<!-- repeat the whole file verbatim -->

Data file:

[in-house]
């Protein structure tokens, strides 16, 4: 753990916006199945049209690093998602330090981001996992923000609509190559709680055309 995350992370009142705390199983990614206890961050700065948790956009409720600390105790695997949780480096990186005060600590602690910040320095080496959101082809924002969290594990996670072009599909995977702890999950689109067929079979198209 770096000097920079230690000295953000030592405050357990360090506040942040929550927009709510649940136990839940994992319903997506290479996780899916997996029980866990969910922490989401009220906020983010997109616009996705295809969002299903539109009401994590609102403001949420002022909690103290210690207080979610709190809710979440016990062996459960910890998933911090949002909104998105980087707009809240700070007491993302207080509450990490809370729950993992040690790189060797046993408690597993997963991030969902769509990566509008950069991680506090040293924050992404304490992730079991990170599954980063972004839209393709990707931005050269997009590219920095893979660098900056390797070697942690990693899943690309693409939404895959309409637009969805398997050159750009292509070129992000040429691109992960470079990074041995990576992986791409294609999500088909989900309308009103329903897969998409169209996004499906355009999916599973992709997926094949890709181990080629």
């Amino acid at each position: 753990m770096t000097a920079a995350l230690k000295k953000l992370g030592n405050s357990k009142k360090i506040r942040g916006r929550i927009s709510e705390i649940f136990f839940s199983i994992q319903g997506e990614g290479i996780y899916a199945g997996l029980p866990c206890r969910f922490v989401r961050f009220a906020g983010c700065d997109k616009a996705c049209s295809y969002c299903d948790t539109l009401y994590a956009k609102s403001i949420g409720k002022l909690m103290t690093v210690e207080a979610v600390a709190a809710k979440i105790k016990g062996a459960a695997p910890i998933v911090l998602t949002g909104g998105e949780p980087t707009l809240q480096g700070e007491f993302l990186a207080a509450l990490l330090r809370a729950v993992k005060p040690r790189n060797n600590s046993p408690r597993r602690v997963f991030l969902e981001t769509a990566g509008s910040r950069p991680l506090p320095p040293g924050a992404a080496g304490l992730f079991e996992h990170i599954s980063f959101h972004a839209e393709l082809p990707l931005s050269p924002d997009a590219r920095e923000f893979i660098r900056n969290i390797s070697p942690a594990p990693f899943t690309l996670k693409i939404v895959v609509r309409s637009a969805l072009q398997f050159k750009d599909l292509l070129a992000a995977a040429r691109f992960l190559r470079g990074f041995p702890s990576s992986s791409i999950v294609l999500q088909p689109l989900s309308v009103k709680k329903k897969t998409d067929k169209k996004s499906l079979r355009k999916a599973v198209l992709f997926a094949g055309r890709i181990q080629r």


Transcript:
[in-house]
């Protein structure tokens, strides 16, 4: 753990916006199945049209690093998602330090981001996992923000609509190559709680055309 995350992370009142705390199983990614206890961050700065948790956009409720600390105790695997949780480096990186005060600590602690910040320095080496959101082809924002969290594990996670072009599909995977702890999950689109067929079979198209 770096000097920079230690000295953000030592405050357990360090506040942040929550927009709510649940136990839940994992319903997506290479996780899916997996029980866990969910922490989401009220906020983010997109616009996705295809969002299903539109009401994590609102403001949420002022909690103290210690207080979610709190809710979440016990062996459960910890998933911090949002909104998105980087707009809240700070007491993302207080509450990490809370729950993992040690790189060797046993408690597993997963991030969902769509990566509008950069991680506090040293924050992404304490992730079991990170599954980063972004839209393709990707931005050269997009590219920095893979660098900056390797070697942690990693899943690309693409939404895959309409637009969805398997050159750009292509070129992000040429691109992960470079990074041995990576992986791409294609999500088909989900309308009103329903897969998409169209996004499906355009999916599973992709997926094949890709181990080629």
């Amino acid at each position: 753990m770096t000097a920079a995350l230690k000295k953000l992370g030592n405050s357990k009142k360090i506040r942040g916006r929550i927009s709510e705390i649940f136990f839940s199983i994992q319903g997506e990614g290479i996780y899916a199945g997996l029980p866990c206890r969910f922490v989401r961050f009220a906020g983010c700065d997109k616009a996705c049209s295809y969002c299903d948790t539109l009401y994590a956009k609102s403001i949420g409720k002022l909690m103290t690093v210690e207080a979610v600390a709190a809710k979440i105790k016990g062996a459960a695997p910890i998933v911090l998602t949002g909104g998105e949780p980087t707009l809240q480096g700070e007491f993302l990186a207080a509450l990490l330090r809370a729950v993992k005060p040690r790189n060797n600590s046993p408690r597993r602690v997963f991030l969902e981001t769509a990566g509008s910040r950069p991680l506090p320095p040293g924050a992404a080496g304490l992730f079991e996992h990170i599954s980063f959101h972004a839209e393709l082809p990707l931005s050269p924002d997009a590219r920095e923000f893979i660098r900056n969290i390797s070697p942690a594990p990693f899943t690309l996670k693409i939404v895959v609509r309409s637009a969805l072009q398997f050159k750009d599909l292509l070129a992000a995977a040429r691109f992960l190559r470079g990074f041995p702890s990576s992986s791409i999950v294609l999500q088909p689109l989900s309308v009103k709680k329903k897969t998409d067929k169209k996004s499906l079979r355009k999916a599973v198209l992709f997926a094949g055309r890709i181990q080629r």